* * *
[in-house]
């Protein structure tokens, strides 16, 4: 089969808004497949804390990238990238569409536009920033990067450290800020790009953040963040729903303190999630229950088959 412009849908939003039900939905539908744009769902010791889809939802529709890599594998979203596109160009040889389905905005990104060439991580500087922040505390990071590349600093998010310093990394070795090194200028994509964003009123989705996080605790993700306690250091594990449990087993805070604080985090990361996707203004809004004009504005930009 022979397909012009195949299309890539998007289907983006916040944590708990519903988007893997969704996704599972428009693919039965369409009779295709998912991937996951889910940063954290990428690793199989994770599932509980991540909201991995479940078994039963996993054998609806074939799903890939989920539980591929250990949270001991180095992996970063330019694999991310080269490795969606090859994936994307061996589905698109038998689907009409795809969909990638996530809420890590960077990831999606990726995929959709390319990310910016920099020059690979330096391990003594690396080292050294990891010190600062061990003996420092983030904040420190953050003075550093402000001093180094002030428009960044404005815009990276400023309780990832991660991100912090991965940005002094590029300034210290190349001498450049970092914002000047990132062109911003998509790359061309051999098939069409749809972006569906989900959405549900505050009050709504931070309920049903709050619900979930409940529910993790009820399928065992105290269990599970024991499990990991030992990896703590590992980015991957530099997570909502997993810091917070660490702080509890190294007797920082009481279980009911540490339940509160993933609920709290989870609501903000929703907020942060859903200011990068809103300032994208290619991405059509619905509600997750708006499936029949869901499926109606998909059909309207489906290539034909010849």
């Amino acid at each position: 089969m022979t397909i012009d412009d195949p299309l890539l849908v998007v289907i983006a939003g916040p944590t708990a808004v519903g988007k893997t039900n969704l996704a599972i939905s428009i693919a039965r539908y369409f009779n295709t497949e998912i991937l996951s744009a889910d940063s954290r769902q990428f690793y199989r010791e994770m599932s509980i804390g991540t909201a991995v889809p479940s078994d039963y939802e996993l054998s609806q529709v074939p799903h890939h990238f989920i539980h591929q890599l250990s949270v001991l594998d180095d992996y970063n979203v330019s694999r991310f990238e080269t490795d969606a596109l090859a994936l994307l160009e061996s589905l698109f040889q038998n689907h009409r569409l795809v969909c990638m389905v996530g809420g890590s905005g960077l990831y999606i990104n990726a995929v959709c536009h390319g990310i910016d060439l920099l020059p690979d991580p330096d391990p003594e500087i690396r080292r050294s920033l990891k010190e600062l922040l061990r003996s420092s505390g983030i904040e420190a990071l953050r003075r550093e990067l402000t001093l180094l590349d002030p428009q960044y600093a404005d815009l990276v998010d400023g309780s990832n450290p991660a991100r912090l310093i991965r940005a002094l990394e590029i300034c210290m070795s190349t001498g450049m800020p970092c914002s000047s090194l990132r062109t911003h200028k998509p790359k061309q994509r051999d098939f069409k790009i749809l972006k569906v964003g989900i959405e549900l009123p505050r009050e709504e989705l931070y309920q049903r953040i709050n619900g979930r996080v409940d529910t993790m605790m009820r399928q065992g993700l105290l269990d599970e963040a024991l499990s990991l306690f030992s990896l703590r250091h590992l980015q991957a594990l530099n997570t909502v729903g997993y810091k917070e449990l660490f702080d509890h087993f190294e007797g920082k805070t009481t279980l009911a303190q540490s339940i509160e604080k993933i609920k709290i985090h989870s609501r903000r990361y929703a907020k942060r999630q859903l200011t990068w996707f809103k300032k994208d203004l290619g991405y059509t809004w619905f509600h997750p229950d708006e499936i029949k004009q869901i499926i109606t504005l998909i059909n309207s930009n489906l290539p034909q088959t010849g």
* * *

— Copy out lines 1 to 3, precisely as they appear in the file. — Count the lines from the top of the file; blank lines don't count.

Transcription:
[in-house]
């Protein structure tokens, strides 16, 4: 089969808004497949804390990238990238569409536009920033990067450290800020790009953040963040729903303190999630229950088959 412009849908939003039900939905539908744009769902010791889809939802529709890599594998979203596109160009040889389905905005990104060439991580500087922040505390990071590349600093998010310093990394070795090194200028994509964003009123989705996080605790993700306690250091594990449990087993805070604080985090990361996707203004809004004009504005930009 022979397909012009195949299309890539998007289907983006916040944590708990519903988007893997969704996704599972428009693919039965369409009779295709998912991937996951889910940063954290990428690793199989994770599932509980991540909201991995479940078994039963996993054998609806074939799903890939989920539980591929250990949270001991180095992996970063330019694999991310080269490795969606090859994936994307061996589905698109038998689907009409795809969909990638996530809420890590960077990831999606990726995929959709390319990310910016920099020059690979330096391990003594690396080292050294990891010190600062061990003996420092983030904040420190953050003075550093402000001093180094002030428009960044404005815009990276400023309780990832991660991100912090991965940005002094590029300034210290190349001498450049970092914002000047990132062109911003998509790359061309051999098939069409749809972006569906989900959405549900505050009050709504931070309920049903709050619900979930409940529910993790009820399928065992105290269990599970024991499990990991030992990896703590590992980015991957530099997570909502997993810091917070660490702080509890190294007797920082009481279980009911540490339940509160993933609920709290989870609501903000929703907020942060859903200011990068809103300032994208290619991405059509619905509600997750708006499936029949869901499926109606998909059909309207489906290539034909010849």
């Amino acid at each position: 089969m022979t397909i012009d412009d195949p299309l890539l849908v998007v289907i983006a939003g916040p944590t708990a808004v519903g988007k893997t039900n969704l996704a599972i939905s428009i693919a039965r539908y369409f009779n295709t497949e998912i991937l996951s744009a889910d940063s954290r769902q990428f690793y199989r010791e994770m599932s509980i804390g991540t909201a991995v889809p479940s078994d039963y939802e996993l054998s609806q529709v074939p799903h890939h990238f989920i539980h591929q890599l250990s949270v001991l594998d180095d992996y970063n979203v330019s694999r991310f990238e080269t490795d969606a596109l090859a994936l994307l160009e061996s589905l698109f040889q038998n689907h009409r569409l795809v969909c990638m389905v996530g809420g890590s905005g960077l990831y999606i990104n990726a995929v959709c536009h390319g990310i910016d060439l920099l020059p690979d991580p330096d391990p003594e500087i690396r080292r050294s920033l990891k010190e600062l922040l061990r003996s420092s505390g983030i904040e420190a990071l953050r003075r550093e990067l402000t001093l180094l590349d002030p428009q960044y600093a404005d815009l990276v998010d400023g309780s990832n450290p991660a991100r912090l310093i991965r940005a002094l990394e590029i300034c210290m070795s190349t001498g450049m800020p970092c914002s000047s090194l990132r062109t911003h200028k998509p790359k061309q994509r051999d098939f069409k790009i749809l972006k569906v964003g989900i959405e549900l009123p505050r009050e709504e989705l931070y309920q049903r953040i709050n619900g979930r996080v409940d529910t993790m605790m009820r399928q065992g993700l105290l269990d599970e963040a024991l499990s990991l306690f030992s990896l703590r250091h590992l980015q991957a594990l530099n997570t909502v729903g997993y810091k917070e449990l660490f702080d509890h087993f190294e007797g920082k805070t009481t279980l009911a303190q540490s339940i509160e604080k993933i609920k709290i985090h989870s609501r903000r990361y929703a907020k942060r999630q859903l200011t990068w996707f809103k300032k994208d203004l290619g991405y059509t809004w619905f509600h997750p229950d708006e499936i029949k004009q869901i499926i109606t504005l998909i059909n309207s930009n489906l290539p034909q088959t010849g």